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Market Analysis: Sue Martin

posted on May 9, 2014


Grain futures contracts posted modest gains this week as the trade pondered the latest numbers on supply and demand and the potential for spring planting to kick into high gear in the days ahead. For the week, July wheat gained 7 cents, while the nearby corn contract moved 8 cents higher. Tight supplies continued to be friendly to old crop soybeans as the July contract gained 16 cents. The nearby meal contract followed suit with a gain of nearly $7 per ton. In the softs, cotton broke its 3 week rally as the July contract declined by $1.96 per hundred weight. In the dairy market, May Class III milk lost a penny, while the deferred contract gave up 30 cents per hundred. Over in livestock, the June cattle contract was unchanged, while August feeders continued their record-breaking rally with a gain of more than a dollar. But the June lean hog contract lost over $2.00. In the financials, the Euro lost 12 basis points against the dollar, crude oil advanced by 23 cents per barrel, Comex Gold lost $15.30 per ounce and the Goldman Sachs Commodity Index declined by nearly 3 points to settle at 648.40.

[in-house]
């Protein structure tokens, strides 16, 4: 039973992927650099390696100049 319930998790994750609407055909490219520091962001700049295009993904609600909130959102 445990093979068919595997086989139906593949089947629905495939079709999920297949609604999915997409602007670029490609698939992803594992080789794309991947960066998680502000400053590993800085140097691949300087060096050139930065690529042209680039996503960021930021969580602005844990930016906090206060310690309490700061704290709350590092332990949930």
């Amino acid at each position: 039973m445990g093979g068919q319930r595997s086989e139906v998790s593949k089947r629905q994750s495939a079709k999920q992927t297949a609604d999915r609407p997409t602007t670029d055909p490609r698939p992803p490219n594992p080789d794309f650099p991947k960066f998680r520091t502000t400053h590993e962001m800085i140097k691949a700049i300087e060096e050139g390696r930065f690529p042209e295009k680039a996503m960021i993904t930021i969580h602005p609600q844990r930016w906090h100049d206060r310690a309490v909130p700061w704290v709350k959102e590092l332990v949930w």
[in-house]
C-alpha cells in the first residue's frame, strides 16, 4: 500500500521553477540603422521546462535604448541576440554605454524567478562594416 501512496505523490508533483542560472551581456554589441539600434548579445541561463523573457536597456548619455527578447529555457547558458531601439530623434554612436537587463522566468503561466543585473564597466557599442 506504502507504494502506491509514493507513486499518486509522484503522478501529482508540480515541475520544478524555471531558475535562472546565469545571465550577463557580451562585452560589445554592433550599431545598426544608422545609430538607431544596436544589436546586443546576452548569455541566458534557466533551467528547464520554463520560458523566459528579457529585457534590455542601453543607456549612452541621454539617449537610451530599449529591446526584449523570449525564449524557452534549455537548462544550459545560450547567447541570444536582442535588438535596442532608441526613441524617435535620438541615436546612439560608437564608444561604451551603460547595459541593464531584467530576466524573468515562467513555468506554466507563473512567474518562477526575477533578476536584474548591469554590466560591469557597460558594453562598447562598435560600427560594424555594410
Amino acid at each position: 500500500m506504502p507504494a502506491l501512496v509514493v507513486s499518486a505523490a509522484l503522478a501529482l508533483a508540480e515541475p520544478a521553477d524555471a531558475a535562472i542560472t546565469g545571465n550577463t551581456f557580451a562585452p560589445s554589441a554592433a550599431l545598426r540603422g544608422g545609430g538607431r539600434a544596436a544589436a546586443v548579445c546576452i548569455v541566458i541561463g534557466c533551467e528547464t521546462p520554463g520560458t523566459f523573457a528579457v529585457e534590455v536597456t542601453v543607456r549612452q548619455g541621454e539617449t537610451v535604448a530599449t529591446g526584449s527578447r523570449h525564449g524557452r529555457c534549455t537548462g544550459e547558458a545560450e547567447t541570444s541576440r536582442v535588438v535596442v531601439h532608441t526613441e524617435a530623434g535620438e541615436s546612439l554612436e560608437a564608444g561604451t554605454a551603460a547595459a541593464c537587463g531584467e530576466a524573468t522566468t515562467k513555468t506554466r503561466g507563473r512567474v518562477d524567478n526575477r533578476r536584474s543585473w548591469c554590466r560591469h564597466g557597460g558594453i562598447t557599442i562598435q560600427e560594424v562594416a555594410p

Market Analysis: Sue Martin

Pearson: Here now to lend us her insight on these and other trends is one of our regular market analysts, Sue Martin. Sue, welcome back.

Martin: Thank you, Mike.

Pearson: We're excited to have you here. We're excited to have you here, of course, on the day USDA released its latest supply and demand reports. Let's take a look at the wheat market this week. What did we see old crop wheat?